LLast week, Radio 4 marked the centenary of his birth by grappling with the contested legacy of Philip Larkin, one of England’s greatest and most problematic poets. In the first episode of Larkin Revisited, a series that will explore that legacy through 10 poems, the presenter, poet laureate Simon Armitage, found himself discussing the word “dull” with his fellow poet Ian McMillan. Not perhaps the most promising of starts but, in its own way, Larkinesque.
The context was the poem Born Yesterday, which Larkin wrote for his friend Kingsley Amis’s newborn daughter, Sally. In it, he wishes her not beauty and innocence, but a life of drab ordinariness: “May you, in fact, be dull.” For McMillan, Larkin’s particular genius was made clear in the lines that immediately followed, where he audaciously redefined the word “dull” as a “vigilant, flexible/ Unemphasised, enthralled/ Catching of happiness”. It reminded us, McMillan said, of “all the things that dull can be, that ordinary can be.” Well, maybe so, but I can’t have been the only listener thinking: hang on a minute, isn’t a life of flexibility, vigilance and enthralment the very opposite of dull?
That quibble apart, the three programs so far deftly explore Larkin’s brilliance as well as confronting the racist and misogynist views he expressed from time to time in his letters. A timely subtext that, as Armitage put it, addresses the ways “we think about the separations we do and don’t make between life and art”.
Larkin made a brief appearance in the first installation of Ian Hislop’s three-part In Suburbia (Radio 4), though it was the altogether more amenable John Betjeman who memorably described the English suburbs as “the outskirt’s edges/ Where a few surviving hedges/ Keep alive our lost Elysium”.
Betjeman’s poem Middlesex, written in 1954, is a paean to a certain kind of middle-class contentment that the suburbs once symbolized. As Hislop noted, the poet’s sympathetic voice was the exception rather than the norm among authors, architects, musicians and other arbiters of cultural significance, for whom the suburbs were a kind of nowhere-land of net curtains and well-manicured lawns. “It was relatively safe, it was complacent, it was nice, it was just dull as hell,” the novelist Hanif Kureishi noted of his upbringing of him in Bromley. That suburban inertia, though, spawned Kureishi’s most celebrated novel by him, The Buddha of Suburbiaand it’s that dynamic – deep boredom begetting rich creativity – that Hislop sets out to investigate.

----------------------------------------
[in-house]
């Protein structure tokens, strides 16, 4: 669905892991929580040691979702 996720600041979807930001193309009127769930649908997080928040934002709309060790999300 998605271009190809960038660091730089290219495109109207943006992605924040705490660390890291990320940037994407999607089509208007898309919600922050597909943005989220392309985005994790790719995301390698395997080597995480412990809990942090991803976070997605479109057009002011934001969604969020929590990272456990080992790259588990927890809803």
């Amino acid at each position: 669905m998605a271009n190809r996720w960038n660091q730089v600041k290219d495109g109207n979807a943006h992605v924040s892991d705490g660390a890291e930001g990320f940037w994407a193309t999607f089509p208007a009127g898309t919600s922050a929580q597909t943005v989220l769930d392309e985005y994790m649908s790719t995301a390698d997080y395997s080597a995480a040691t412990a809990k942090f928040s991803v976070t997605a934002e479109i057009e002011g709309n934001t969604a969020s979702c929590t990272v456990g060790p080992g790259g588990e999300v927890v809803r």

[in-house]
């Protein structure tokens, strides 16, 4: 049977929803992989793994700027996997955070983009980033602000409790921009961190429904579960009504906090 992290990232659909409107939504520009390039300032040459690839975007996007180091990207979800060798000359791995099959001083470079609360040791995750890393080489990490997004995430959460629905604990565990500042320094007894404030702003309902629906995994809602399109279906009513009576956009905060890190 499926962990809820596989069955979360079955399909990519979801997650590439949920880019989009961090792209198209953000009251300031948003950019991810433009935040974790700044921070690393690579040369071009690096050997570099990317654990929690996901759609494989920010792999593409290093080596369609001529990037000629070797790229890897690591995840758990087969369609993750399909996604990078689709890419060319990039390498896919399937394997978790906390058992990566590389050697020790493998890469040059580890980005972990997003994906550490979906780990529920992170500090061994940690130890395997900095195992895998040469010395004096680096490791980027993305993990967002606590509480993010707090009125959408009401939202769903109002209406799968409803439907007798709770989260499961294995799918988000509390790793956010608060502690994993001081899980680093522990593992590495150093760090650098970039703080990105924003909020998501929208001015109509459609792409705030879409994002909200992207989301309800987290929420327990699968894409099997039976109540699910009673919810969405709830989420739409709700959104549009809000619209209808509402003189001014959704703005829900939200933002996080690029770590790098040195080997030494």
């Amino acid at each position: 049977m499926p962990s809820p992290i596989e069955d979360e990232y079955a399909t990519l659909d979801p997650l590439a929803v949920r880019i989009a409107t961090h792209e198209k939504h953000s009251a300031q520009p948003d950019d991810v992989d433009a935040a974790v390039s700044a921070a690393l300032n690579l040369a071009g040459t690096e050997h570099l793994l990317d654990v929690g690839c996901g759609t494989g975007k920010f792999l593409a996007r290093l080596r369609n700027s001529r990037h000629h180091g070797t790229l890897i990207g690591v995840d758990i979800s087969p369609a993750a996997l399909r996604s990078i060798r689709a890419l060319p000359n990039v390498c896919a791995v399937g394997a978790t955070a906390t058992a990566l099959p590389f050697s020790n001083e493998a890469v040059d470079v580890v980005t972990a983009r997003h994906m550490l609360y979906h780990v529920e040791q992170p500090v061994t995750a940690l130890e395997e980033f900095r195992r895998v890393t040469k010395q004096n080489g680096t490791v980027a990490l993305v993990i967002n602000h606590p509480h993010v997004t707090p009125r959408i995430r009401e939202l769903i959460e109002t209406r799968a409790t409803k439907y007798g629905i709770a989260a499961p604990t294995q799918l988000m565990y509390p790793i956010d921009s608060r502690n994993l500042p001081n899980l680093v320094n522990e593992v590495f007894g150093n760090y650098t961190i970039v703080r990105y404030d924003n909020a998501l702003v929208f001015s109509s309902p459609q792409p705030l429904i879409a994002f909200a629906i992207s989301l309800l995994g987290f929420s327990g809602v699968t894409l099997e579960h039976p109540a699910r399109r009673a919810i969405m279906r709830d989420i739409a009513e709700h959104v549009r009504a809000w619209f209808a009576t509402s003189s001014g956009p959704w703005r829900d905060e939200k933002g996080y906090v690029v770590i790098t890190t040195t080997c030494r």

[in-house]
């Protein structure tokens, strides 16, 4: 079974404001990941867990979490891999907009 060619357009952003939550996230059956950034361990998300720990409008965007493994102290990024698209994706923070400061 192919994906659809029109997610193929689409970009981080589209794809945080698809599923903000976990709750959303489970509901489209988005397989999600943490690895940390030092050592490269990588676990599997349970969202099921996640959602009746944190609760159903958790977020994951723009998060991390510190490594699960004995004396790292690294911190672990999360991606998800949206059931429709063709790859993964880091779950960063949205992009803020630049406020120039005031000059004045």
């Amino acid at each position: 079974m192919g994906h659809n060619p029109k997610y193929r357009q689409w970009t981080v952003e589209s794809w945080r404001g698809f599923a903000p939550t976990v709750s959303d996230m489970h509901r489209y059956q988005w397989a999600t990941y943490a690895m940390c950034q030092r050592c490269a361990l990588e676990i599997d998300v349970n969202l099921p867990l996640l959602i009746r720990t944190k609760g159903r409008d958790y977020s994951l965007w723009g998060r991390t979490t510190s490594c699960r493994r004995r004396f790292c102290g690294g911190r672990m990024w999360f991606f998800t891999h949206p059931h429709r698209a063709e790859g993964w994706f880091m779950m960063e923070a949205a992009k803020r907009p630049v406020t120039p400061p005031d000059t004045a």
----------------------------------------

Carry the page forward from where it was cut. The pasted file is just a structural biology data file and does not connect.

This opening episode roamed freely, but not too deeply, across the history, architecture and human anthropology of the suburbs, with the help of a everyone from Lee Mack to Chaucer, Stevie Smith and the Members, whose Sound of the Suburbs still sounds like the most raucous response to the ennui of the outskirts.
For me, the most intricately crafted and illuminating radio of the week was Inheritors of Partition, also Radio 4, in which Kavita Puri tackled the lasting effect of the 1947 partition of India on the lives of three third generation descendants of those who lived though it. After decades of silence, she explains, they are undergoing “a quiet awakening” about their identity and family histories, as well as the ways in which Britain’s colonial past is recounted in history books and taught in schools.
The most moving story concerned Sparsh, a young man who, against the advice of his family, returned to the village where, during the tumult that followed partition, his Hindu grandfather was sheltered by a Muslim neighbor from a mob of raiding tribesmen. What followed was the stuff of fiction and film, a journey to a remote village in Pakistan and an emotional meeting with the grandson of the elder who saved his grandfather’s life from him.
“Empire’s legacy is a live issue,” Puri says, and all three stories attest to an ongoing sense of restlessness that all three of these young people feel about their dual heritage and the complex, often hidden history that underpins it.
Out of Afghanistan, a three-part Sky News podcast presented by Stuart Ramsay, brought the dilemma of displacement into stark focus. After the introductory segment relating the horrors of the sudden and chaotic US withdrawal and the Taliban’s swift takeover, it became that rare thing; a quiet, reflective look at the trauma faced by Afghan refugee families for whom Britain is a disspiritingly alien place.
Ramsay mostly let the families he followed speak for themselves, and their mixture of confusion, loss, humility and gratitude was intensely moving. “I am happy,” a man called Ali said quietly. “At least I am alive. I have my family.” Everything else in his life, though, was freighted with an uncertainty that was all too palpable.